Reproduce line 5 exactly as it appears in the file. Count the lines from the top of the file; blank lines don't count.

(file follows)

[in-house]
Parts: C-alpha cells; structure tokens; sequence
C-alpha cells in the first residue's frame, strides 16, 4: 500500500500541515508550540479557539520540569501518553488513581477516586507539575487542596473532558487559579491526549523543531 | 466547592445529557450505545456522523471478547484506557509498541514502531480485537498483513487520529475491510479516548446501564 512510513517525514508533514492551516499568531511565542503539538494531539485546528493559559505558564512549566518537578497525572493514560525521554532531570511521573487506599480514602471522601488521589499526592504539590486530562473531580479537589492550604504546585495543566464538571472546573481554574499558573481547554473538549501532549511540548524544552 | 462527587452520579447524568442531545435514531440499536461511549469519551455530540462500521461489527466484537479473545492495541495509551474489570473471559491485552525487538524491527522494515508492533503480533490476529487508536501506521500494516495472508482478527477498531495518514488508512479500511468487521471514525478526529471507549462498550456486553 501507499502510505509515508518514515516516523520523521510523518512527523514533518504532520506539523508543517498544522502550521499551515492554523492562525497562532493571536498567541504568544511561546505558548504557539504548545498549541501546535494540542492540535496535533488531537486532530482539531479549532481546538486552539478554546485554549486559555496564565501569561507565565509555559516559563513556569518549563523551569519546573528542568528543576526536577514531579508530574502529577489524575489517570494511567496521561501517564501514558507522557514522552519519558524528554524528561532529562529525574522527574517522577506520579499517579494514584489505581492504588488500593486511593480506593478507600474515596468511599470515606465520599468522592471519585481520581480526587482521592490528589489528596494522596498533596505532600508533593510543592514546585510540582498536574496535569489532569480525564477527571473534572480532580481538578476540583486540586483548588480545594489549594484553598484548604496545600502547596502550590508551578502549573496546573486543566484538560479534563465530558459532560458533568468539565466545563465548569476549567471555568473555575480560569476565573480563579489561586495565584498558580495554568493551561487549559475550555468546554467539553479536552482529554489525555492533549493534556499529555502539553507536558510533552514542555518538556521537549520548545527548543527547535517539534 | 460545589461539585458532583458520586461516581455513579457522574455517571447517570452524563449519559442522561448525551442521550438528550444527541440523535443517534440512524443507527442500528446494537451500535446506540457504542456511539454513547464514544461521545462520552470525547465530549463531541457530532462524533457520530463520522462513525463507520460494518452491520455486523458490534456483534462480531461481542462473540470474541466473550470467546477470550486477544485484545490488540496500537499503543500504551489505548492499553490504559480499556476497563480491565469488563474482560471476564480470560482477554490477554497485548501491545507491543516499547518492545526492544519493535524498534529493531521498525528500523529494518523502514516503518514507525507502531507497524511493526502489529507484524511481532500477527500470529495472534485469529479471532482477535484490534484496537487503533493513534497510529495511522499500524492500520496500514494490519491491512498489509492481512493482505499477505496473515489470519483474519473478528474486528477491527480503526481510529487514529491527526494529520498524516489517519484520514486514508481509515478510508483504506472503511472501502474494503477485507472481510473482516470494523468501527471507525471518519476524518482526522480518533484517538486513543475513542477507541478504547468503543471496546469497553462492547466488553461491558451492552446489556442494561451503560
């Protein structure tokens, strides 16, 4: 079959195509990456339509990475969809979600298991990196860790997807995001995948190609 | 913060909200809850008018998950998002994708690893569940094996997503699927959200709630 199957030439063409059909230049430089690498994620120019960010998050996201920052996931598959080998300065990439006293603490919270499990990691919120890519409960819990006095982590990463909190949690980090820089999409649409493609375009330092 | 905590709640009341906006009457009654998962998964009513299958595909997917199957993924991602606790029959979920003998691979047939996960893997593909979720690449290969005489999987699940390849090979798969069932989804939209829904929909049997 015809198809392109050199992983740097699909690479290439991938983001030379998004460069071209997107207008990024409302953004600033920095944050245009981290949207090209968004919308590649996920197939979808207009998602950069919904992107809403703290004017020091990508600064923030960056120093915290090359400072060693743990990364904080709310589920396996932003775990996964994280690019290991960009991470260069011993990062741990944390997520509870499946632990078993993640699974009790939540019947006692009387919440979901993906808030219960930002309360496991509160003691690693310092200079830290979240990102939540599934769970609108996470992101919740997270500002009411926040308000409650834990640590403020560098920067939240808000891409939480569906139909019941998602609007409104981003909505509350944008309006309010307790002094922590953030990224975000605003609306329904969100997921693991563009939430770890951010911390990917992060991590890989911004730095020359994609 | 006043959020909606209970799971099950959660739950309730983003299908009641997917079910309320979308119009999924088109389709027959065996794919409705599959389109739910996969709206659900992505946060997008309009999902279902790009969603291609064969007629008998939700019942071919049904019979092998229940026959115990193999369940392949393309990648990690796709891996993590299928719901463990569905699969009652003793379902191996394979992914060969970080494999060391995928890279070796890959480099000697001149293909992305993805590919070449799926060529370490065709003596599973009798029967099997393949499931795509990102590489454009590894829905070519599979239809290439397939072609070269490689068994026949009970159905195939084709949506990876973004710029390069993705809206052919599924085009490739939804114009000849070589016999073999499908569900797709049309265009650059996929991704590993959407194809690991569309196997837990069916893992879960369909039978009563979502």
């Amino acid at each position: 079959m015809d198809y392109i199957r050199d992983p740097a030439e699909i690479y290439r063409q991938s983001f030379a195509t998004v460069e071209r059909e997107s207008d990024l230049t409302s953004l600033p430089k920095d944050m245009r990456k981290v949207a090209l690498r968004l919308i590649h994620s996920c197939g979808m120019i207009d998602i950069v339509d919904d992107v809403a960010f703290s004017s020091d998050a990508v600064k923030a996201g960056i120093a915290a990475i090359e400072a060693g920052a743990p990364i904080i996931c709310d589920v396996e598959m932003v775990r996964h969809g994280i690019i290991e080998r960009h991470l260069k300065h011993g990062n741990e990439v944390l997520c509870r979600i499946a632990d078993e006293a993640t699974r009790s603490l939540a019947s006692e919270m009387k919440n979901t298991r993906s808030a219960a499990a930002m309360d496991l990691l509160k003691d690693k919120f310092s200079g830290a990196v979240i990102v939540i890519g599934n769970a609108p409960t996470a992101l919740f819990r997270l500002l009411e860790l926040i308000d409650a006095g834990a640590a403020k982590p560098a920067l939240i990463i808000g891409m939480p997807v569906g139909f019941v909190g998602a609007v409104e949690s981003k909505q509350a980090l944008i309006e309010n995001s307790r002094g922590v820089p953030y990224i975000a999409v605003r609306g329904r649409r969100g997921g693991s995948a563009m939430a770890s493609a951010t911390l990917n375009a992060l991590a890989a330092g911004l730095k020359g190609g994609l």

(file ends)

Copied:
């Amino acid at each position: 079959m015809d198809y392109i199957r050199d992983p740097a030439e699909i690479y290439r063409q991938s983001f030379a195509t998004v460069e071209r059909e997107s207008d990024l230049t409302s953004l600033p430089k920095d944050m245009r990456k981290v949207a090209l690498r968004l919308i590649h994620s996920c197939g979808m120019i207009d998602i950069v339509d919904d992107v809403a960010f703290s004017s020091d998050a990508v600064k923030a996201g960056i120093a915290a990475i090359e400072a060693g920052a743990p990364i904080i996931c709310d589920v396996e598959m932003v775990r996964h969809g994280i690019i290991e080998r960009h991470l260069k300065h011993g990062n741990e990439v944390l997520c509870r979600i499946a632990d078993e006293a993640t699974r009790s603490l939540a019947s006692e919270m009387k919440n979901t298991r993906s808030a219960a499990a930002m309360d496991l990691l509160k003691d690693k919120f310092s200079g830290a990196v979240i990102v939540i890519g599934n769970a609108p409960t996470a992101l919740f819990r997270l500002l009411e860790l926040i308000d409650a006095g834990a640590a403020k982590p560098a920067l939240i990463i808000g891409m939480p997807v569906g139909f019941v909190g998602a609007v409104e949690s981003k909505q509350a980090l944008i309006e309010n995001s307790r002094g922590v820089p953030y990224i975000a999409v605003r609306g329904r649409r969100g997921g693991s995948a563009m939430a770890s493609a951010t911390l990917n375009a992060l991590a890989a330092g911004l730095k020359g190609g994609l």